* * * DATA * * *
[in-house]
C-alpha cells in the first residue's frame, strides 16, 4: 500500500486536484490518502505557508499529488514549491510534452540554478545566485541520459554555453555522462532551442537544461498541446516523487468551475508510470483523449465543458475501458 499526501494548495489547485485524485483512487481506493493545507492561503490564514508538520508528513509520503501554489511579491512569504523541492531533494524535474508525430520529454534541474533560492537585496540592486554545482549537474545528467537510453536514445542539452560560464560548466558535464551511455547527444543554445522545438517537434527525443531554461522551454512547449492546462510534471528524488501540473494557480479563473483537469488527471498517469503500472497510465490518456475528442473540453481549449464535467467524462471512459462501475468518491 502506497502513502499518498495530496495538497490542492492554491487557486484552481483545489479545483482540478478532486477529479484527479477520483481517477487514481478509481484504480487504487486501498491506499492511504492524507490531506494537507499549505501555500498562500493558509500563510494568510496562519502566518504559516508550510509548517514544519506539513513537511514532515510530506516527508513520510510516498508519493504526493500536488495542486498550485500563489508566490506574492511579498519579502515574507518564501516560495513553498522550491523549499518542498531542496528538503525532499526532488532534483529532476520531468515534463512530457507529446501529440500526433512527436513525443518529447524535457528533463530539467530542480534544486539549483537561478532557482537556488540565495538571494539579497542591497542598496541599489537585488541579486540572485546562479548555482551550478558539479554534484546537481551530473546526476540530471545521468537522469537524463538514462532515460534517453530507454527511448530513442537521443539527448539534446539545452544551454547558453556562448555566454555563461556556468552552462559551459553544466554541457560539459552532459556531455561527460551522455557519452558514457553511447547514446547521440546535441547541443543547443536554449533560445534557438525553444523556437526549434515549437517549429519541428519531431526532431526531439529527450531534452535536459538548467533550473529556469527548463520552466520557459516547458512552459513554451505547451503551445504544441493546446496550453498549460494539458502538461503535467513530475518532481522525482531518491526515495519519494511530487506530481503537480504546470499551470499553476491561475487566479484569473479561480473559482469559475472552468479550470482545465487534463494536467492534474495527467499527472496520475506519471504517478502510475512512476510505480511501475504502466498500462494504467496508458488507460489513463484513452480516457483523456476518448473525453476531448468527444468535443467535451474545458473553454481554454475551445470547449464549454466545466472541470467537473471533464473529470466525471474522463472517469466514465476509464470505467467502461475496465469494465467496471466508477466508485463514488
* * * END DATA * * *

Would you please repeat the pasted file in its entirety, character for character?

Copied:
[in-house]
C-alpha cells in the first residue's frame, strides 16, 4: 500500500486536484490518502505557508499529488514549491510534452540554478545566485541520459554555453555522462532551442537544461498541446516523487468551475508510470483523449465543458475501458 499526501494548495489547485485524485483512487481506493493545507492561503490564514508538520508528513509520503501554489511579491512569504523541492531533494524535474508525430520529454534541474533560492537585496540592486554545482549537474545528467537510453536514445542539452560560464560548466558535464551511455547527444543554445522545438517537434527525443531554461522551454512547449492546462510534471528524488501540473494557480479563473483537469488527471498517469503500472497510465490518456475528442473540453481549449464535467467524462471512459462501475468518491 502506497502513502499518498495530496495538497490542492492554491487557486484552481483545489479545483482540478478532486477529479484527479477520483481517477487514481478509481484504480487504487486501498491506499492511504492524507490531506494537507499549505501555500498562500493558509500563510494568510496562519502566518504559516508550510509548517514544519506539513513537511514532515510530506516527508513520510510516498508519493504526493500536488495542486498550485500563489508566490506574492511579498519579502515574507518564501516560495513553498522550491523549499518542498531542496528538503525532499526532488532534483529532476520531468515534463512530457507529446501529440500526433512527436513525443518529447524535457528533463530539467530542480534544486539549483537561478532557482537556488540565495538571494539579497542591497542598496541599489537585488541579486540572485546562479548555482551550478558539479554534484546537481551530473546526476540530471545521468537522469537524463538514462532515460534517453530507454527511448530513442537521443539527448539534446539545452544551454547558453556562448555566454555563461556556468552552462559551459553544466554541457560539459552532459556531455561527460551522455557519452558514457553511447547514446547521440546535441547541443543547443536554449533560445534557438525553444523556437526549434515549437517549429519541428519531431526532431526531439529527450531534452535536459538548467533550473529556469527548463520552466520557459516547458512552459513554451505547451503551445504544441493546446496550453498549460494539458502538461503535467513530475518532481522525482531518491526515495519519494511530487506530481503537480504546470499551470499553476491561475487566479484569473479561480473559482469559475472552468479550470482545465487534463494536467492534474495527467499527472496520475506519471504517478502510475512512476510505480511501475504502466498500462494504467496508458488507460489513463484513452480516457483523456476518448473525453476531448468527444468535443467535451474545458473553454481554454475551445470547449464549454466545466472541470467537473471533464473529470466525471474522463472517469466514465476509464470505467467502461475496465469494465467496471466508477466508485463514488